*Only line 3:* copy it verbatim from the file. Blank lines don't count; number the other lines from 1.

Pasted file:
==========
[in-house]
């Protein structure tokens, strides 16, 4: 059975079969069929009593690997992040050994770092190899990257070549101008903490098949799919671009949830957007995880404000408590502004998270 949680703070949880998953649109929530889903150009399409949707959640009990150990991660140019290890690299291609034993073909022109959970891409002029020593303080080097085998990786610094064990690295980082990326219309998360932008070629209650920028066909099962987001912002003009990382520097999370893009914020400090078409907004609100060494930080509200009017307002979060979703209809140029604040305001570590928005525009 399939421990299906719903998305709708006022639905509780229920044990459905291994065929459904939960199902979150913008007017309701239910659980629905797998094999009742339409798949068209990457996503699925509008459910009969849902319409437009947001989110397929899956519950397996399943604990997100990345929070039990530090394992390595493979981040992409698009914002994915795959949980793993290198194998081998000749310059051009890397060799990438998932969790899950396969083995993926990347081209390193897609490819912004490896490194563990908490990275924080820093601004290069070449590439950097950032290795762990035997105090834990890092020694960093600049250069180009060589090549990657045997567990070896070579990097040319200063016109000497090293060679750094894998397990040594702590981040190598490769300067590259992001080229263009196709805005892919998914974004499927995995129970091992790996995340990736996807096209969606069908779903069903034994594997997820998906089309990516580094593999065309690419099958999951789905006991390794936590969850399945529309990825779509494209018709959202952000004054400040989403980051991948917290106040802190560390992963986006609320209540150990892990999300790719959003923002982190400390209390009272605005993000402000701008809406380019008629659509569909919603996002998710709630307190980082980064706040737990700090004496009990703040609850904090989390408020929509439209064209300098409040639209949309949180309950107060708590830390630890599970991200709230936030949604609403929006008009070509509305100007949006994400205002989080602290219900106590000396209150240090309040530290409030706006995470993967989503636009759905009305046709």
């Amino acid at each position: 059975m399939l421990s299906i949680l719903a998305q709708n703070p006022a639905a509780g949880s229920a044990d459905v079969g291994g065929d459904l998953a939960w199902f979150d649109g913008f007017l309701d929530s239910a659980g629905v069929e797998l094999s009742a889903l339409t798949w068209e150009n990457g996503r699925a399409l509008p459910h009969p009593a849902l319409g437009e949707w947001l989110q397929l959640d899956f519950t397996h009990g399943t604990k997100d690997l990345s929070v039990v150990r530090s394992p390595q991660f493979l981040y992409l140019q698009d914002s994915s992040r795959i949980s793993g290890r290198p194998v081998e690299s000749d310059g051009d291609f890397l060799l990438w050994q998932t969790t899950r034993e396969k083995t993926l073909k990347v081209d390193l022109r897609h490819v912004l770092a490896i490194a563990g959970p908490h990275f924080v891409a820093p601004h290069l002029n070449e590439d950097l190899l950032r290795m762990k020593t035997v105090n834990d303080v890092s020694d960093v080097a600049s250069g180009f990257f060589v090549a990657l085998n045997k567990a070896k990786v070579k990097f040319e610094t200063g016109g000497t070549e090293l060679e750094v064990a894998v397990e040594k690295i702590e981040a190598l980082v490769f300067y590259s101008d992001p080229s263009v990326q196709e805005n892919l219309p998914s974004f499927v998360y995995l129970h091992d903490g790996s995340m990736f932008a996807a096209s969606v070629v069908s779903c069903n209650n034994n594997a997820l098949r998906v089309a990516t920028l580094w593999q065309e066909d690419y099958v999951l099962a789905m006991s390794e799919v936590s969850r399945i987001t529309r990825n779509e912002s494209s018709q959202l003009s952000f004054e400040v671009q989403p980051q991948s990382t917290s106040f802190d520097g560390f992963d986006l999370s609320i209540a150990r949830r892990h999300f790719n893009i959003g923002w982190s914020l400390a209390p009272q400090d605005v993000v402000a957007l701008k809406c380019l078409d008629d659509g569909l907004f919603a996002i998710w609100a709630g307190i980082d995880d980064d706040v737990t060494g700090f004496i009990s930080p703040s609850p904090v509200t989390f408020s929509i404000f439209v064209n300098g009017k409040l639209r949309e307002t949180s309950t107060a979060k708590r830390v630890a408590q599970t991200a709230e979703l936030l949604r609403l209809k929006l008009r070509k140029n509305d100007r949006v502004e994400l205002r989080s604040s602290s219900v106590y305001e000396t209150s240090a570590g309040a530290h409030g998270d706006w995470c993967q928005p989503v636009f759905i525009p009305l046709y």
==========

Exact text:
């Amino acid at each position: 059975m399939l421990s299906i949680l719903a998305q709708n703070p006022a639905a509780g949880s229920a044990d459905v079969g291994g065929d459904l998953a939960w199902f979150d649109g913008f007017l309701d929530s239910a659980g629905v069929e797998l094999s009742a889903l339409t798949w068209e150009n990457g996503r699925a399409l509008p459910h009969p009593a849902l319409g437009e949707w947001l989110q397929l959640d899956f519950t397996h009990g399943t604990k997100d690997l990345s929070v039990v150990r530090s394992p390595q991660f493979l981040y992409l140019q698009d914002s994915s992040r795959i949980s793993g290890r290198p194998v081998e690299s000749d310059g051009d291609f890397l060799l990438w050994q998932t969790t899950r034993e396969k083995t993926l073909k990347v081209d390193l022109r897609h490819v912004l770092a490896i490194a563990g959970p908490h990275f924080v891409a820093p601004h290069l002029n070449e590439d950097l190899l950032r290795m762990k020593t035997v105090n834990d303080v890092s020694d960093v080097a600049s250069g180009f990257f060589v090549a990657l085998n045997k567990a070896k990786v070579k990097f040319e610094t200063g016109g000497t070549e090293l060679e750094v064990a894998v397990e040594k690295i702590e981040a190598l980082v490769f300067y590259s101008d992001p080229s263009v990326q196709e805005n892919l219309p998914s974004f499927v998360y995995l129970h091992d903490g790996s995340m990736f932008a996807a096209s969606v070629v069908s779903c069903n209650n034994n594997a997820l098949r998906v089309a990516t920028l580094w593999q065309e066909d690419y099958v999951l099962a789905m006991s390794e799919v936590s969850r399945i987001t529309r990825n779509e912002s494209s018709q959202l003009s952000f004054e400040v671009q989403p980051q991948s990382t917290s106040f802190d520097g560390f992963d986006l999370s609320i209540a150990r949830r892990h999300f790719n893009i959003g923002w982190s914020l400390a209390p009272q400090d605005v993000v402000a957007l701008k809406c380019l078409d008629d659509g569909l907004f919603a996002i998710w609100a709630g307190i980082d995880d980064d706040v737990t060494g700090f004496i009990s930080p703040s609850p904090v509200t989390f408020s929509i404000f439209v064209n300098g009017k409040l639209r949309e307002t949180s309950t107060a979060k708590r830390v630890a408590q599970t991200a709230e979703l936030l949604r609403l209809k929006l008009r070509k140029n509305d100007r949006v502004e994400l205002r989080s604040s602290s219900v106590y305001e000396t209150s240090a570590g309040a530290h409030g998270d706006w995470c993967q928005p989503v636009f759905i525009p009305l046709y």